Construction Vibration and Collections
December 20, 2017 at 11:08 am #137817
Good morning. Recently we found out that a building located next to the museum (92 feet away) will be demolished in January and a new building constructed soon after. Along with the building demolition, there will be several months of drilling into the surrounding bedrock. Currently, the owners of the nearby building are paying to have three seismographs placed in the museum, on floors closest to the construction.
I wanted to see if anyone had some advice for preparing for this construction and what we can do during the construction to prevent/minimize damage. From what I have read so far, there is not necessarily a set standard for what vibration velocity will cause damage, but would you have some recommendation to look out for? Thank you everyone!
December 20, 2017 at 11:59 am #137818
Thanks for your question. It certainly is an interesting topic. I am going to reach out to some colleagues who recently dealt with a similar situation and how their institution dealt with building vibrations caused by construction work.
In the interim, I’ve attached a few documents about the topic.
One by D. Thickett from the British Museum:
And another by S. Davis, et al.,
What is the nature of your collection (is it predominantly archaeological, ethnographic, contemporary, etc.)? The age and materials of your artifacts will influence the precautions you take in preparing for your neighbor’s construction work.
In general, my first thought is that you will want to identify which artifacts are inherently the most vulnerable and susceptible to potential damage caused by prolonged vibrations (items with flaking/cracked paint systems, brittle media, older/archaeological composite artifacts, etc.). You will also want to look at your exhibit mounts and where/how they come in contact with the surface of the artwork. Constant vibrations incurred by the mount on the artifact can result in localized abrasions/loss/damage in the areas of direct contact.
I will do some more research and consult with my colleagues and get back to you with some more information.
December 21, 2017 at 11:33 am #137846
In addition to the excellent resources Nicole has sent your way, your question brings to mind studies on the impact of vibrations on cultural heritage property presented at the Smithsonian a few months ago. I will see if I can find the publication accompanying the presentation, but I believe it related to the following study
Kamba, N., H. Wada, M. Tsukada, Y. Takagi, and K. Imakita, “Measurement and analysis of the global transport environment for packing cases for artifacts”, Conservation and Access:Contributions to the 2008 IIC Congress, London.
In the meantime, here is additional information (attached) from that same 2008 IIC Conference…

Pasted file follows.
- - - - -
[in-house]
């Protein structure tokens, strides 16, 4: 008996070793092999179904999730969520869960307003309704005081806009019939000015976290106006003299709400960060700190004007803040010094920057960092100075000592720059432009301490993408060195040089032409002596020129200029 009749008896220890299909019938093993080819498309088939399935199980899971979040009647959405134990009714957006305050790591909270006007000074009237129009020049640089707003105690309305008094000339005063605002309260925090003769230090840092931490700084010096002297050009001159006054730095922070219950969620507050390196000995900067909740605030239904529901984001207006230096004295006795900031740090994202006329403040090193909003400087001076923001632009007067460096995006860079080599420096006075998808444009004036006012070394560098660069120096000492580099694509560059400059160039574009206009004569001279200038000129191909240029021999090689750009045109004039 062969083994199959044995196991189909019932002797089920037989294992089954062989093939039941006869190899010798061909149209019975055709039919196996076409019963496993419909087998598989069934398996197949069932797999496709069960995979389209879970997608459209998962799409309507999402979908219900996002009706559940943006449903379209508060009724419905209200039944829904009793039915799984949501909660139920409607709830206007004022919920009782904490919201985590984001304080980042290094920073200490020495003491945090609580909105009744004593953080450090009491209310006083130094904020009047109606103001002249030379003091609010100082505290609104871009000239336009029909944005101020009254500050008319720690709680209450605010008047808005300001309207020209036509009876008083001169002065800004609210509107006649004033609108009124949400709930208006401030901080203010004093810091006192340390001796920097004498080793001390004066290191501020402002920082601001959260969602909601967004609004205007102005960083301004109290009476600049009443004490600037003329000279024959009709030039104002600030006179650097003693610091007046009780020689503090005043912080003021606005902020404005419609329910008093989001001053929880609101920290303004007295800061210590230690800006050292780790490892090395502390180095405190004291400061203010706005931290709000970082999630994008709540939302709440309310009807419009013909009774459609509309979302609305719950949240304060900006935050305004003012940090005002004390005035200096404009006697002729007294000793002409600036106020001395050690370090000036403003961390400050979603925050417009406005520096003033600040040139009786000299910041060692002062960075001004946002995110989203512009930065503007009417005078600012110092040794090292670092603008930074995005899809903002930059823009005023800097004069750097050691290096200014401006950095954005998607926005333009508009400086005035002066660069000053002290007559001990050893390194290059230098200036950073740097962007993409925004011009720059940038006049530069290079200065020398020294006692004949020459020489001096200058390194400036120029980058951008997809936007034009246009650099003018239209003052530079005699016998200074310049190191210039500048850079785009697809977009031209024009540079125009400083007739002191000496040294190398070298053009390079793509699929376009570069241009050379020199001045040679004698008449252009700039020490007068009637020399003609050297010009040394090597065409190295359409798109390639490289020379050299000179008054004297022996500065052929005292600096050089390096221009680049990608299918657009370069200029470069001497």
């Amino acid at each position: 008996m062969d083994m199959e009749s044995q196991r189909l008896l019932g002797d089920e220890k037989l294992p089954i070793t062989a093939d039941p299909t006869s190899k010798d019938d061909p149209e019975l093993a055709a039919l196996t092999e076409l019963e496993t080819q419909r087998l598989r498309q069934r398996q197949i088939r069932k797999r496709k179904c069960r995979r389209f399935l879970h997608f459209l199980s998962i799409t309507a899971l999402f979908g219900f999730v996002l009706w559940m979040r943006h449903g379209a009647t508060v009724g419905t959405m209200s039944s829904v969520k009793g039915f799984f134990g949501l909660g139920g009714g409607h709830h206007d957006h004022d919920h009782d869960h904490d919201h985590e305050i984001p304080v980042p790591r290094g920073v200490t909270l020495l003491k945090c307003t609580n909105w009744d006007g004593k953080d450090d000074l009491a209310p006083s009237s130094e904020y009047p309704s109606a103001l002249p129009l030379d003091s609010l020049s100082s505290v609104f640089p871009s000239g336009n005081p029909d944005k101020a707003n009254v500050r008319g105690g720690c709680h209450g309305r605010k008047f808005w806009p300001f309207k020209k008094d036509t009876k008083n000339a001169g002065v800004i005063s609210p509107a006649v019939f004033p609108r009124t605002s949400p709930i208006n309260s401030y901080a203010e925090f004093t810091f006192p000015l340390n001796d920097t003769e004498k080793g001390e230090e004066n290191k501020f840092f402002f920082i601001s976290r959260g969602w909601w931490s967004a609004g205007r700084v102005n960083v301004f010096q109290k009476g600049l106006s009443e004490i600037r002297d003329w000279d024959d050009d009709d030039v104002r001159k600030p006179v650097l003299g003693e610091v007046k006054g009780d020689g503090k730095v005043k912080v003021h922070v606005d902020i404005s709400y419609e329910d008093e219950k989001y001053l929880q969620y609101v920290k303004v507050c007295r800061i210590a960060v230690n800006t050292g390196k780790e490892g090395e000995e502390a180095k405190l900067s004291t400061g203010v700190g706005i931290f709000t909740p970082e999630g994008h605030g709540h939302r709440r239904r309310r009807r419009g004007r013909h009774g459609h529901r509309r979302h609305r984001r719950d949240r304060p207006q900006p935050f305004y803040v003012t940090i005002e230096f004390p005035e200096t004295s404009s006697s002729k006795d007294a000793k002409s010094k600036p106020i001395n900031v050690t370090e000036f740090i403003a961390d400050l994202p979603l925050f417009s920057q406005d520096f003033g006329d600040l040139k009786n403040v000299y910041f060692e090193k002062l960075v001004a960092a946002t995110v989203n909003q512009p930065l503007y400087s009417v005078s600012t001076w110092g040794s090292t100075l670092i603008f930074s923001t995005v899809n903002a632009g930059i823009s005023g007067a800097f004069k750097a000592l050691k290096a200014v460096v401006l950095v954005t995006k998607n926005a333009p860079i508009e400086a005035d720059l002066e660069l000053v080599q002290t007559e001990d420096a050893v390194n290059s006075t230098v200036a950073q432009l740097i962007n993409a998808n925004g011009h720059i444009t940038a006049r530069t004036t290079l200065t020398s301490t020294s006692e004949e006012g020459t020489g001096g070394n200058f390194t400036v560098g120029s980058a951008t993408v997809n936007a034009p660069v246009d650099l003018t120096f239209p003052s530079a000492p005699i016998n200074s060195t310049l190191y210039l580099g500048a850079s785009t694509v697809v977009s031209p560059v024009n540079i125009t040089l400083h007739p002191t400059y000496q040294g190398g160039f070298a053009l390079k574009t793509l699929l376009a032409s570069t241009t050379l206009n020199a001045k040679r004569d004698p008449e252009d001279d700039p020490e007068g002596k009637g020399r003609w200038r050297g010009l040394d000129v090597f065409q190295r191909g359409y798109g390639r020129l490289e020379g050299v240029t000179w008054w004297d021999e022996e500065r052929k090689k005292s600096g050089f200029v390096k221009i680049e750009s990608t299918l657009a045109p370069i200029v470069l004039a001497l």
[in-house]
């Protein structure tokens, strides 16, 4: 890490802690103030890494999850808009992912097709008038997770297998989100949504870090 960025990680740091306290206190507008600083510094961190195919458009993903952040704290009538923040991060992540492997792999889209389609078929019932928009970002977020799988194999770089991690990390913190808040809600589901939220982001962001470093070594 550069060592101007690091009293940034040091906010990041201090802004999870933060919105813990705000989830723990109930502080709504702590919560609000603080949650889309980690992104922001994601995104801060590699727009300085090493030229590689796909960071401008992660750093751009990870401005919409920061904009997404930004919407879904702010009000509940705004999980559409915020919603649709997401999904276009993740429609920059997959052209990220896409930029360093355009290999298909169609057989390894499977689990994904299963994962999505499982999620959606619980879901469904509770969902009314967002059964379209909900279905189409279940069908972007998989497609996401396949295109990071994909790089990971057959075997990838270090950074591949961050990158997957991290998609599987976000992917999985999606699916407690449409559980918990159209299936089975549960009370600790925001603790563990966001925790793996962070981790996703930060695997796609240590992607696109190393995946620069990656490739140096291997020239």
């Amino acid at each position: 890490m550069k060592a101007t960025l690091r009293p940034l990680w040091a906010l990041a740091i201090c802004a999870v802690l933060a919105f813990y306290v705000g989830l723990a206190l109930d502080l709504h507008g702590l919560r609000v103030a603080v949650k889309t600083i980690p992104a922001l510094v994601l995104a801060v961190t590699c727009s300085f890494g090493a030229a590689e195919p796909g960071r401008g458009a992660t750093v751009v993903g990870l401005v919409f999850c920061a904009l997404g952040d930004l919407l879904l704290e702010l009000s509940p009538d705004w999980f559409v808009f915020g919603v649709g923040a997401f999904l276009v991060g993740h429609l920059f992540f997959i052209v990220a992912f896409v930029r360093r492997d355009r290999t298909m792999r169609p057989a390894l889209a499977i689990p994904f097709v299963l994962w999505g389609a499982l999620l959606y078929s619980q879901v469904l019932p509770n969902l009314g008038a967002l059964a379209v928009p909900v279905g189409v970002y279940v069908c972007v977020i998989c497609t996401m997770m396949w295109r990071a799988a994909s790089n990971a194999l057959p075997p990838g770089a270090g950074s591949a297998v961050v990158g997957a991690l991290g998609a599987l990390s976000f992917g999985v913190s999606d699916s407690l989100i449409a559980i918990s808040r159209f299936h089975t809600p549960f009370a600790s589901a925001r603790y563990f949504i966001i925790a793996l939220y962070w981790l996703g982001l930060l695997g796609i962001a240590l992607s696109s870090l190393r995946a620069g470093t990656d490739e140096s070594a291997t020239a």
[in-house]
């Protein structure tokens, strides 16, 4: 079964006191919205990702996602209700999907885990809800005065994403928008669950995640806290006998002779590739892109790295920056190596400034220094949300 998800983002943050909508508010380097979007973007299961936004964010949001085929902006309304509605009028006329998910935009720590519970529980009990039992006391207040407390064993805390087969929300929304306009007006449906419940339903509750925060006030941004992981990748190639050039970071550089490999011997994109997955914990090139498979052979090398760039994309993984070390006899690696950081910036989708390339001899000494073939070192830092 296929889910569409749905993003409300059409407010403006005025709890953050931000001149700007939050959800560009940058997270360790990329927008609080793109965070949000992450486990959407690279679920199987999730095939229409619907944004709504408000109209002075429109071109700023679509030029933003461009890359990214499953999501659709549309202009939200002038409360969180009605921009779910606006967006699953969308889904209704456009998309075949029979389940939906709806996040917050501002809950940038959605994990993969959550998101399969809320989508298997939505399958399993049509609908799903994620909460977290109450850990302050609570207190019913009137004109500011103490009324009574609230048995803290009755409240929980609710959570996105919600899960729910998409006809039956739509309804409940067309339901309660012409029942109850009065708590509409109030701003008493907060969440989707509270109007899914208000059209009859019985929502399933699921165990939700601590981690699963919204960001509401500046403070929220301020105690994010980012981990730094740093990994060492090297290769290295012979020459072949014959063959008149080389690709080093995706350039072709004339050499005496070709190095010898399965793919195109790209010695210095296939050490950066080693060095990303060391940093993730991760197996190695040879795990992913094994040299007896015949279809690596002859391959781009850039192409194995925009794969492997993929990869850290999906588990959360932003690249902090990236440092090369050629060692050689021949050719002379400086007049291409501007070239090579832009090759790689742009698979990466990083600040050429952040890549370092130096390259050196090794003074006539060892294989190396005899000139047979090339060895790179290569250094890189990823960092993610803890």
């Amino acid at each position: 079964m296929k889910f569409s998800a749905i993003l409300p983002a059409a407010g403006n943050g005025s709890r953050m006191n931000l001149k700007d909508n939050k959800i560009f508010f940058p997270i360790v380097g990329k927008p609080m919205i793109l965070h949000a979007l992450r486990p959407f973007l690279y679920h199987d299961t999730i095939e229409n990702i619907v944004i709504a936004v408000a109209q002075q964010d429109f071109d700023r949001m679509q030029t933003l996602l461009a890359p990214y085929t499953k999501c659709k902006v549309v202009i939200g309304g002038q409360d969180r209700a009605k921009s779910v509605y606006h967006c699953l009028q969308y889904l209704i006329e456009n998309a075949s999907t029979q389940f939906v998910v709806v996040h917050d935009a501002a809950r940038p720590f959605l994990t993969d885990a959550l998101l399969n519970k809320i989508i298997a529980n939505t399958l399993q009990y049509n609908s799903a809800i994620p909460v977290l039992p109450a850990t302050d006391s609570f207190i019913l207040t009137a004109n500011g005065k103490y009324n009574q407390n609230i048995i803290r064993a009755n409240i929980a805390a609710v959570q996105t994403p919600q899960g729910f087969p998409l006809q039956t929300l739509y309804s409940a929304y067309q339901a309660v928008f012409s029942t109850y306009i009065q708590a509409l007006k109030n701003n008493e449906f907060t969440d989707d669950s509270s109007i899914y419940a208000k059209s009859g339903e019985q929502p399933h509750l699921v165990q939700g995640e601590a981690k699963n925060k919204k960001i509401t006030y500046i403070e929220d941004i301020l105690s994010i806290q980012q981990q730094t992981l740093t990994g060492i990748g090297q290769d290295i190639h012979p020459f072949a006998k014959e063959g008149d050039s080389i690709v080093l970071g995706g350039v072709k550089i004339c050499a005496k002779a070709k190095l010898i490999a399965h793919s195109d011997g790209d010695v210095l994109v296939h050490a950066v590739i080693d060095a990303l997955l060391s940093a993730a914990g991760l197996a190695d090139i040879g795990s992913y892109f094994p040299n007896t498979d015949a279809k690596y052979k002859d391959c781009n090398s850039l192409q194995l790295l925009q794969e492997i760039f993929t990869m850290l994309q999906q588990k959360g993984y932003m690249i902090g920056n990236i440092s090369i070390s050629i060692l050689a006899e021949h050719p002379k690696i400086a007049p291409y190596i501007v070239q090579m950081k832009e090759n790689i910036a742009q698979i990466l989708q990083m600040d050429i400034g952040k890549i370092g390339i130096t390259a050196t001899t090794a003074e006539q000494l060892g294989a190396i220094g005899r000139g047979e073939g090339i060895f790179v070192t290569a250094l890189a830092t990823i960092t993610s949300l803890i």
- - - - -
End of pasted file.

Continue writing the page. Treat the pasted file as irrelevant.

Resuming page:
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December 26, 2017 at 2:16 pm #137862
I haven’t been able to touch base with my colleagues yet (likely due to the holidays), however, I will attach a Jerry Podany article on seismic damage mitigation; several of Podany’s publications on vibration damage and mitigation are included in the excellent bibliography Tammy provided in her previous response. Very good reads! I suspect they will be helpful in your preparation for the upcoming construction.
The articles Tammy and I have shared cover preventative methods that range from installing customized seismically-stable mounts to laying down some Ethafoam to mitigate vibrations. A great deal of what you are going to be able to provide for your museum during the construction work is directly related to your resources, time, and budget. Ideally, it might be beneficial to have a conservator come in to do a consultation and brief survey of the collection prior to construction (once again, this will depend on the time and funds you have available.) There are several efficient, inexpensive ways to protect your collection as well, such as lining mount tables/decks with archival foam (such as Volara), temporarily deinstalling very delicate artifacts until the construction is over, installing auxiliary supports around items at risk of toppling or wiggling out of their mounts, etc.
Another potential hazard related to the neighboring construction is diminished air quality. Depending on your HVAC system and/or your air intake/filtration system you may need to consider increasing the frequency of housekeeping/preventative conservation tasks such as dusting, surface cleaning, and vacuuming.
NEDCC has a great article on general practices during renovation projects (with a great checklist at the end).
I hope this helps, Libby. I will continue to reach out to my colleagues in order to provide you with more information as needed. Thanks!
December 27, 2017 at 1:57 pm #137867
Nicole and Tammy,
Thank you so much for your help! The papers and suggested examples are already helping with developing a plan.
Our collections are made up of several different disciplines, mostly all natural sciences. They include geology, mammology, entomology, archaeology, botany, conchology, paleontology and ornithology. The large majority of the collections (especially the birds, animals and insects) were collected between the 1870’s and the 1970’s. The pieces have only been in a specifically climate controlled area since about the 1980’s.
I have wondered about the air quality as well. Our HVAC appears to be up to the task but I like your suggestion about increasing housekeeping rounds and monitoring.
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